Philip Grossman: Searching for Chernobyl’s mysteries this Thursday 9pm ET

We’ve featured Newsshooter contributor Philip Grossman’s passion project in the past – he’s fascinated by Chernobyl and has dedicated a large proportion of what would otherwise be his free time to documenting it with an array of video equipment.

Over the past six years, Philip has travelled to the irradiated Chernobyl Nuclear Zone ten times and spent nearly 100 days on the ground there documenting the legacy of the 1986 disaster.

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Adobe Video Customers to Shine at IBC 2017

Cinematographer Philip Grossman will share his experience filming and editing rare Chernobyl footage and how his hobby led to him hosting the hour-long Discovery Science program Mysteries of the Abandoned: Chernobyl’s Deadly Secrets. Philip will be presenting Sunday, September 17th at 3:00 PM. His presentation on Monday, September 18th at 5:00 PM (8:00 AM PT) will be live streamed on the Adobe Premiere Pro Facebook page (@premierepro).


Minister of Foreign Affairs of Belarus V.Makei opens photo exhibition on Chernobyl in the United Nations

On April 20, 2016 the opening ceremony of the photo exhibition “Chernobyl: Tragedy, Lessons, Hope” was conducted at the United Nations Headquarters in New York. Organised by Belarus to commemorate the 30th Anniversary of the Chernobyl tragedy, the exhibition was opened by the Minister of Foreign Affairs of the Republic of Belarus, Vladimir Makei, and the Administrator of UN Development Programme, Helen Clark.

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Helen Clark: Speech at opening of Philip Grossman photography exhibition: Chernobyl: Tragedy, Lessons, Hope

I am delighted to open this exhibition together with the Minister of Foreign Affairs of Belarus, Mr. Vladimir Makei. Let me extend my appreciation to the organizers of this event, as well as to holding a a series of commemorative events this year which mark the thirtieth anniversary of the Chernobyl accident. I am looking forward to my visit to Belarus on Sunday and Monday next week to participate in the high level international conference on Chernobyl.

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Photographer captures Chernobyl aftermath

by Caroline Young

Imagine walking through the catacombs of an abandoned hospital in Ukraine, and an ops-core helmet and respirator are helping to protect you from the highly radioactive atmosphere.

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Photo Exhibition Dedicated to Chernobyl Opens in New York

An exhibition of photographic art of Philip Grossman dedicated to the Chernobyl tragedy opened in New York in Sylvia Wald and Po Kim Art Gallery (see exhibition leaflet).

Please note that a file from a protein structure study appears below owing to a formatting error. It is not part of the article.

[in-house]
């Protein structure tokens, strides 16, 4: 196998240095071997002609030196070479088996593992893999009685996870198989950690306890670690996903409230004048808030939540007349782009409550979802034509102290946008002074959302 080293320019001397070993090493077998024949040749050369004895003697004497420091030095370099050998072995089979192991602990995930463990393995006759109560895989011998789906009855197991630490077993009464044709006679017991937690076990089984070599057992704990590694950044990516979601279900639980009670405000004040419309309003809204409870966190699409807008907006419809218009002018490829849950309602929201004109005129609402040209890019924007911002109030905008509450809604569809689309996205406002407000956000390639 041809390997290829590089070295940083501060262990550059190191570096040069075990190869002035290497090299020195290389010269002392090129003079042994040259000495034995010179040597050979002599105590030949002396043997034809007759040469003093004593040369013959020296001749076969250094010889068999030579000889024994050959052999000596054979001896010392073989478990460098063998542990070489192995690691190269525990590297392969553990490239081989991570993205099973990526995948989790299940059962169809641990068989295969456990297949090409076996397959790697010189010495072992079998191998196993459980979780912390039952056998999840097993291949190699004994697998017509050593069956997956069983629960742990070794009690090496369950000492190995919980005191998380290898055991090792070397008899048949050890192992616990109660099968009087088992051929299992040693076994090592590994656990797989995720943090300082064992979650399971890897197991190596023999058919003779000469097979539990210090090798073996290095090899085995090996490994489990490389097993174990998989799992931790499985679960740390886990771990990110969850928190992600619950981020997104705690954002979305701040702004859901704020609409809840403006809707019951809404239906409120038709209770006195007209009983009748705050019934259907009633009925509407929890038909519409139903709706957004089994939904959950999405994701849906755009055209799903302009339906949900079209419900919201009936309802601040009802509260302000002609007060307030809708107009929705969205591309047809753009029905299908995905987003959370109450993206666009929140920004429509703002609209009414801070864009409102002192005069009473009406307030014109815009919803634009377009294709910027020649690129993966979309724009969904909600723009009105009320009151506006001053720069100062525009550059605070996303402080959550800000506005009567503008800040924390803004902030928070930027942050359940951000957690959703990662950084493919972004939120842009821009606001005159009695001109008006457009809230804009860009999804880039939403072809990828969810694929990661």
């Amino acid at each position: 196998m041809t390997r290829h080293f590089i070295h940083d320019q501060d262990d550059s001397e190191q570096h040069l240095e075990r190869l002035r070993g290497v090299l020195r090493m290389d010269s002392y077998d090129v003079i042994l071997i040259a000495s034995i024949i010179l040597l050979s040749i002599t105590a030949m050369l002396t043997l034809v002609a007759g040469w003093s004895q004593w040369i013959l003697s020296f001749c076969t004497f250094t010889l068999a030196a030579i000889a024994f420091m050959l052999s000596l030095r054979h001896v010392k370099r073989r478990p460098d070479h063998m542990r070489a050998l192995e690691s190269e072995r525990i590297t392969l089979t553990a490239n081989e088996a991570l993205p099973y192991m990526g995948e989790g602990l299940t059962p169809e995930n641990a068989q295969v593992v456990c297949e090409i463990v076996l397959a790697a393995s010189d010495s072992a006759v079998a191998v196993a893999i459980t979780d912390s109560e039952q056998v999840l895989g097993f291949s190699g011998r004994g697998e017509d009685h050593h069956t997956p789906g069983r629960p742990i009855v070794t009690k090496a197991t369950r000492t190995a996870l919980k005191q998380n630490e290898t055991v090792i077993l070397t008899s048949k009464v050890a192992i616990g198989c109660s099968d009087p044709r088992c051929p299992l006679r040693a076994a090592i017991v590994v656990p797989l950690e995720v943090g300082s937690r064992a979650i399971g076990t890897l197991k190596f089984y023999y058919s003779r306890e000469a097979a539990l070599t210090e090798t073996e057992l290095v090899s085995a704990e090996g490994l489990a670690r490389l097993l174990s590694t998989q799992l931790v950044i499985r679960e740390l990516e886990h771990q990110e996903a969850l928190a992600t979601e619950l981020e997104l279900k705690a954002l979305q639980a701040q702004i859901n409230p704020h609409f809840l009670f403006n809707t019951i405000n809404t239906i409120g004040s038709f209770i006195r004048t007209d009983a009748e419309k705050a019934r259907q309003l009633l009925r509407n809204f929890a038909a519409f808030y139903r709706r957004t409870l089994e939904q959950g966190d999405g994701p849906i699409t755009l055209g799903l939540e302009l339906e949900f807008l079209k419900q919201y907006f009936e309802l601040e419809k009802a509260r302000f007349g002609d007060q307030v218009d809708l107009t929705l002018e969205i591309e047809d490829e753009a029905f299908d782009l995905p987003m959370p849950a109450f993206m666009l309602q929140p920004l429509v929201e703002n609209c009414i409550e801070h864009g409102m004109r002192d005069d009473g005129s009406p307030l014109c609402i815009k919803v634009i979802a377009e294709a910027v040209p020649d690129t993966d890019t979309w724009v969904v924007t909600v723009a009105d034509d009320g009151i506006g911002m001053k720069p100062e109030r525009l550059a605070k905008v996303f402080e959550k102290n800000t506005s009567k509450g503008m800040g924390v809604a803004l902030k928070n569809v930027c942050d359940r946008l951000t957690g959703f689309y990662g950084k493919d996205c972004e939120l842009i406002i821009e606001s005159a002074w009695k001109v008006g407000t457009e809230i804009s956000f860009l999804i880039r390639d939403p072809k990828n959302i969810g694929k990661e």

Philip Grossman Risks His Life to Document the Second Worst Disaster in Human History

Over the past several years, photographer/filmmaker Philip Grossman made several trips to the site of the Chernobyl nuclear reactor meltdown in Pripyat, Ukraine. Notwithstanding the Soviet Union’s bungling attempts to downplay the disaster and evacuate the area during the crucial first few hours of the April 26, 1986 meltdown at Reactor #4 there, considerable documentation of the disaster’s aftermath exists. Filmmaker Vladimir Shevchenko took a camera into the disaster site in the days afterward: he was dead within the year. 



At the IBC show this year we spoke to Philip Grossman, a documentary maker who has been pursuing his dream to make a film about the site of the Chernobyl nuclear disaster. The reactor breach in April 1986 led to a radioactive fallout that caused much of the surrounding area to be evacuated.

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How to explore Chernobyl’s nuclear zone

Flying a drone in a radioactive zone.

Documentary maker Philip Grossman stayed for thirty days in Chernobyl, shooting the surreal and desolated cityscape. And yes, a drone can become radioactive, he says in an interview with Dutch News Design.


That Drone Show Daily: Drone Over Chernobyl with Philip Grossman

First Drone Footage from Chernobyl and its amazing thanks to the skill and artistic imagination of photographer Philip Grossman. He spent 28 days in the zone in Chernobyl, and what he brings us via drone is both haunting, and amazing. Watch this incredible interview with a man who dares to fly his drone in one of the most dangerous places on earth.

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Haunting: Rare Chernobyl drone footage reveals devastation in Pripyat exclusion zone

An American photographer has used a drone to capture amazing images of the area surrounding the Chernobyl nuclear power plant. He wanted to film from the air in order to get a new perspective of the desolation that the accident caused.

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Philip Grossman, Chernobyl Photographer, to Appear On RC Radio Network Feb 3rd

Philip Grossman, a photographer and engineer from Atlanta, has become noteworthy in both the drone and photography worlds for his explorations of Chernobyl, site of a catastrophic nuclear disaster in the Ukraine in 1986. 



Stunning Video Footage Of Chernobyl Devastation Captured By Drone

For that we go back to the original nuclear disaster, Chernobyl, and US photographer Phillip Grossman who, while having taken numerous pictures of the radioactive sarcophagus and its surroundings in the past, has produced his most amazing work yet courtesy of a camera-equipped drone. It allowed him to use a high powered camera and get a bird’s eye view of the surrounding landscape.